Commands using watch (154)

What's this? is the place to record those command-line gems that you return to again and again. That way others can gain from your CLI wisdom and you from theirs too. All commands can be commented on, discussed and voted up or down.

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Poor man's unsort (randomize lines)

Sort file greater than a specified size in human readeable format including their path and typed by color, running from current directory
1. find file greater than 10 MB 2. direct it to xargs 3. xargs pass them as argument to ls

Identify differences between directories (possibly on different servers)
This can be much faster than downloading one or both trees to a common servers and comparing the files there. After, only those files could be copied down for deeper comparison if needed.

check spell in c source code

Copy files to a remote host with SFTP with a leading dot, then rename them to the real file name
Usage: $ sftp-cp * | sftp [email protected]:/dir This is useful if there is a process on the remote machine waiting for files in an incoming directory. This way it won't see half-transmitted files if it ignores hidden files.

CLFUContest : Check which process consume more than 10% of the cpu (configurable)

Find a CommandlineFu users average command rating

find and remove old compressed backup files
remove all compressed files in /home/ folder not created in the last 10 days

Insert the last argument of the previous command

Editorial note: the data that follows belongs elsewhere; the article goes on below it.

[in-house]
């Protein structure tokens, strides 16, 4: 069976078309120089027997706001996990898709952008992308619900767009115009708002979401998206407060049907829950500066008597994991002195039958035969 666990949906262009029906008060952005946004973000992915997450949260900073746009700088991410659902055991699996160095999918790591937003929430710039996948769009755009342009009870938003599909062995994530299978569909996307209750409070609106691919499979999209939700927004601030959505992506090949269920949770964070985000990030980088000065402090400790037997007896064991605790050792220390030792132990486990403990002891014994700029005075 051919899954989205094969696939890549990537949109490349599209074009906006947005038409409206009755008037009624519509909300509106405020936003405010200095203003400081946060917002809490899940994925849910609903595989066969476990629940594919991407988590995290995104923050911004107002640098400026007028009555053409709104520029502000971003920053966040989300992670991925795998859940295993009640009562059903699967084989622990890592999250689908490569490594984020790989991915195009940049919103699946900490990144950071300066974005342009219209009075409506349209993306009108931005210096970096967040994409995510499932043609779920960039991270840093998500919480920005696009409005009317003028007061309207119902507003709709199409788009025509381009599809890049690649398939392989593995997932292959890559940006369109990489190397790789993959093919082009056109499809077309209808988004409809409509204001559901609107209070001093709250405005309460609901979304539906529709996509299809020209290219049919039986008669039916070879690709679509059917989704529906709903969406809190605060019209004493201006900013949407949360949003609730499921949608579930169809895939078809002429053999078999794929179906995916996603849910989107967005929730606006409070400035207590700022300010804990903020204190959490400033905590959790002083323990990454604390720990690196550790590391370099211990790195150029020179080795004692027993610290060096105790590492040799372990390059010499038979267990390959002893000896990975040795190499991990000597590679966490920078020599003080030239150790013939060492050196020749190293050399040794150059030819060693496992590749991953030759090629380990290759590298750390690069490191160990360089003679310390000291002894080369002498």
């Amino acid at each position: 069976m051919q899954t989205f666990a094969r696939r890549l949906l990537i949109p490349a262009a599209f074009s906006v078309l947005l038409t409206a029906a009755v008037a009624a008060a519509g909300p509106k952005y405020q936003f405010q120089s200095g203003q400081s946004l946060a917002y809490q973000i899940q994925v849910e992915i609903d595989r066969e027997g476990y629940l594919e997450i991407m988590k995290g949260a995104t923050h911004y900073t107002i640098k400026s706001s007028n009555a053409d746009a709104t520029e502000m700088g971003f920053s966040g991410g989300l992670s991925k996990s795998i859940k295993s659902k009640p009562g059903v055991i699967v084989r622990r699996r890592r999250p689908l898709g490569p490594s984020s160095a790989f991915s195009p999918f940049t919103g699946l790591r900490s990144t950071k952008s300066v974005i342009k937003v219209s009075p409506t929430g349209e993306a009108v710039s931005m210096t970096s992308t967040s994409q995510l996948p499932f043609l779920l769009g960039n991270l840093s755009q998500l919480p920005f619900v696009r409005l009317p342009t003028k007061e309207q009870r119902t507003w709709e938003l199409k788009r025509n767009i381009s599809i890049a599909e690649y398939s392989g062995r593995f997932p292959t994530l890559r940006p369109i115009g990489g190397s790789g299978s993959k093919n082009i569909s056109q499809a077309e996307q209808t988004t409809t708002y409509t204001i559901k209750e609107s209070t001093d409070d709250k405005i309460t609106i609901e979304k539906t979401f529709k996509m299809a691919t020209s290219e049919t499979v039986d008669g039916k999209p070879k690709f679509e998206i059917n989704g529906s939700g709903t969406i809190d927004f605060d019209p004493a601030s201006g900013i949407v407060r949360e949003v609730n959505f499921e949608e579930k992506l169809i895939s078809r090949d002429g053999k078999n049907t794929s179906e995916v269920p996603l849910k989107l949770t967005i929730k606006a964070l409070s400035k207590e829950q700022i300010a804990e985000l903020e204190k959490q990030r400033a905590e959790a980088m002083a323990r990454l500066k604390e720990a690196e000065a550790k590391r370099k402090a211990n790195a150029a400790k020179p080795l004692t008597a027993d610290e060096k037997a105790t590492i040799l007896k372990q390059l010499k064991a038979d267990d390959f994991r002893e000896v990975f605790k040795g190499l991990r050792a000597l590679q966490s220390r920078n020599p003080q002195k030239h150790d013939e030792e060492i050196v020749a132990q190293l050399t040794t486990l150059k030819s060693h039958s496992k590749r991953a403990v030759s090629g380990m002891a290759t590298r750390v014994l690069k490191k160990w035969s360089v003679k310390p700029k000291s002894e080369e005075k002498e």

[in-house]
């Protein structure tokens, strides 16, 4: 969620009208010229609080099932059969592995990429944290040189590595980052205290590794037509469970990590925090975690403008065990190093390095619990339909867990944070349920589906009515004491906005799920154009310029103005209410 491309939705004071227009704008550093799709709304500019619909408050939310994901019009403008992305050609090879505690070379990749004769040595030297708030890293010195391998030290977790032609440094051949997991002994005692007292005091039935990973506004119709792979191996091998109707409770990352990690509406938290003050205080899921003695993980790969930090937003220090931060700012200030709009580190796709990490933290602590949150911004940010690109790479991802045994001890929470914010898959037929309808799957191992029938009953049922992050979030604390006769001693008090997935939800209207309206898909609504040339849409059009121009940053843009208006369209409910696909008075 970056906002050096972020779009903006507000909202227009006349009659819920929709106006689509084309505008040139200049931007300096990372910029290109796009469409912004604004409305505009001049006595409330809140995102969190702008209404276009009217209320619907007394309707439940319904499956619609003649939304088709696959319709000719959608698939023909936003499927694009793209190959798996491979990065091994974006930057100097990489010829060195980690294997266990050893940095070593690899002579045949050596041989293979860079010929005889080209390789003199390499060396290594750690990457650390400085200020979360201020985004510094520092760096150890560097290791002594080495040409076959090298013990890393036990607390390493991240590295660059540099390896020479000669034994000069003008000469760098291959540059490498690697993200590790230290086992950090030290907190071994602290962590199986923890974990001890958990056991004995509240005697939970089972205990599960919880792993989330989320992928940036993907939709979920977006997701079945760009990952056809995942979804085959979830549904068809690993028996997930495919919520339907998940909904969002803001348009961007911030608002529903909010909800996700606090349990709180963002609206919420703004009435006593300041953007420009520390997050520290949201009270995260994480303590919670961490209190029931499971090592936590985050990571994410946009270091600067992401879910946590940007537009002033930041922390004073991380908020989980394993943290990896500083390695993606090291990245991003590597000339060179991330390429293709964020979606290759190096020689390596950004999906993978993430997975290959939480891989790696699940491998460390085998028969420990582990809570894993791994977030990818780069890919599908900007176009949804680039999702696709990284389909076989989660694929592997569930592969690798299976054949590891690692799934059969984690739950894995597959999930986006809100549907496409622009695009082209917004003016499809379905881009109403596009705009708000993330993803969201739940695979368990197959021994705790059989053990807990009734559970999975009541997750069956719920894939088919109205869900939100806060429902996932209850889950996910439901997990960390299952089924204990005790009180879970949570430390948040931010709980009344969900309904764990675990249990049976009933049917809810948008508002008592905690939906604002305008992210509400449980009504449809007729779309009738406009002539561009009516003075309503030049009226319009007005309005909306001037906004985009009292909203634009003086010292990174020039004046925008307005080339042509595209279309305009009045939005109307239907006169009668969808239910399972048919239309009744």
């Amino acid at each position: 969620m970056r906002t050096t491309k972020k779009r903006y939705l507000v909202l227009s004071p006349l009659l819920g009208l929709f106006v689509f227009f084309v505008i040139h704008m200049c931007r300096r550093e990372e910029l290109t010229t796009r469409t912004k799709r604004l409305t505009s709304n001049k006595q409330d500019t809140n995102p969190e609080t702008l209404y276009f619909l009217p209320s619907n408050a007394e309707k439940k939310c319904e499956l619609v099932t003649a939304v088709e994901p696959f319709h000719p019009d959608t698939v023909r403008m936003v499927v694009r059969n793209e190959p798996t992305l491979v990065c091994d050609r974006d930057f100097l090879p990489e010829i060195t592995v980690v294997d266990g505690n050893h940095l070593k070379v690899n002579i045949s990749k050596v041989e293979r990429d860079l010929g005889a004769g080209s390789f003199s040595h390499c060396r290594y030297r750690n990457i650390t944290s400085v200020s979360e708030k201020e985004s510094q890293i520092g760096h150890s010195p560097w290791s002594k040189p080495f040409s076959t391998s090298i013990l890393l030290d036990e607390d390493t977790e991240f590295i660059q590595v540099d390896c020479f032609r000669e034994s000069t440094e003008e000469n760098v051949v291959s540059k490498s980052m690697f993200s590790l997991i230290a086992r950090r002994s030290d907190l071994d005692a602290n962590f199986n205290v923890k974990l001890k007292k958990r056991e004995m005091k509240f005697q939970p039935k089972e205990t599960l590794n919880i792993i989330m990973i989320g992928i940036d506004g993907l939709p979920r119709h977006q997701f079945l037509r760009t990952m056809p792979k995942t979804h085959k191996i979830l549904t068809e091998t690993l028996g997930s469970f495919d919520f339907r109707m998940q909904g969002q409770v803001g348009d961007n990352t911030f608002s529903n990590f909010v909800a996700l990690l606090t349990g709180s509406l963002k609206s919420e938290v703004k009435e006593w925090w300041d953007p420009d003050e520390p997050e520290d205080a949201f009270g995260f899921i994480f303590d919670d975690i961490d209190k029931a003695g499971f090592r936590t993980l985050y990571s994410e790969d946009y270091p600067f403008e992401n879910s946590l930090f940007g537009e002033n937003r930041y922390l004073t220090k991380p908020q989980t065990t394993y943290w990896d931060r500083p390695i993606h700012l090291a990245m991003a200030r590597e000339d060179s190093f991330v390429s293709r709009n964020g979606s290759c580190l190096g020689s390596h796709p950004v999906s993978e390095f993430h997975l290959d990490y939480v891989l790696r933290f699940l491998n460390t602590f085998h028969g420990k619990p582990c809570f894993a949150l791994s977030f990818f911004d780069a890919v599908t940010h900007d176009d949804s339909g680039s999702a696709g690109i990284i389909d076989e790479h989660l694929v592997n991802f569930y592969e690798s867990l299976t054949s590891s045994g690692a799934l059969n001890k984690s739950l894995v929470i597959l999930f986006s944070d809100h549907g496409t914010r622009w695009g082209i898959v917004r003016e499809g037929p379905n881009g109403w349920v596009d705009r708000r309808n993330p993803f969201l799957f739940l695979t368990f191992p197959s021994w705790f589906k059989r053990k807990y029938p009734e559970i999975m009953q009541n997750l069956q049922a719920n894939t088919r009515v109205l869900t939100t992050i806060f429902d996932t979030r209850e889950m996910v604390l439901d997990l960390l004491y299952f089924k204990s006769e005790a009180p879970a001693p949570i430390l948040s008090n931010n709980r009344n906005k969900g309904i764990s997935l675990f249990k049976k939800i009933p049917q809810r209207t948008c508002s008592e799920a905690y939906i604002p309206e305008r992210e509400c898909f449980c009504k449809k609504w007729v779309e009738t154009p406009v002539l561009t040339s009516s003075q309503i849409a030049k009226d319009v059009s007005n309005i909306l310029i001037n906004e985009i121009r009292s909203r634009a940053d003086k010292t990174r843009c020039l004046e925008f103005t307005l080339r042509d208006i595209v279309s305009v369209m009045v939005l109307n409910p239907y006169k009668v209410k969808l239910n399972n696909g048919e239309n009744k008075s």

for example if you did a: $ ls -la /bin/ls then $ ls !$ is equivalent to doing a $ ls /bin/ls

Calculating series with awk: add numbers from 1 to 100
"seq 100" outputs 1,2,..,100, separated by newlines. awk adds them up and displays the sum. "seq 1 2 11" outputs 1,3,..,11. Variations: 1+3+...+(2n-1) = n^2 $ seq 1 2 19 | awk '{sum+=$1} END {print sum}' # displays 100 1/2 + 1/4 + ... = 1 $ seq 10 | awk '{sum+=1/(2**$1)} END {print sum}' # displays 0.999023

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Follow the Tweets.

Every new command is wrapped in a tweet and posted to Twitter. Following the stream is a great way of staying abreast of the latest commands. For the more discerning, there are Twitter accounts for commands that get a minimum of 3 and 10 votes - that way only the great commands get tweeted.


Subscribe to the feeds.

Use your favourite RSS aggregator to stay in touch with the latest commands. There are feeds mirroring the 3 Twitter streams as well as for virtually every other subset (users, tags, functions,…):

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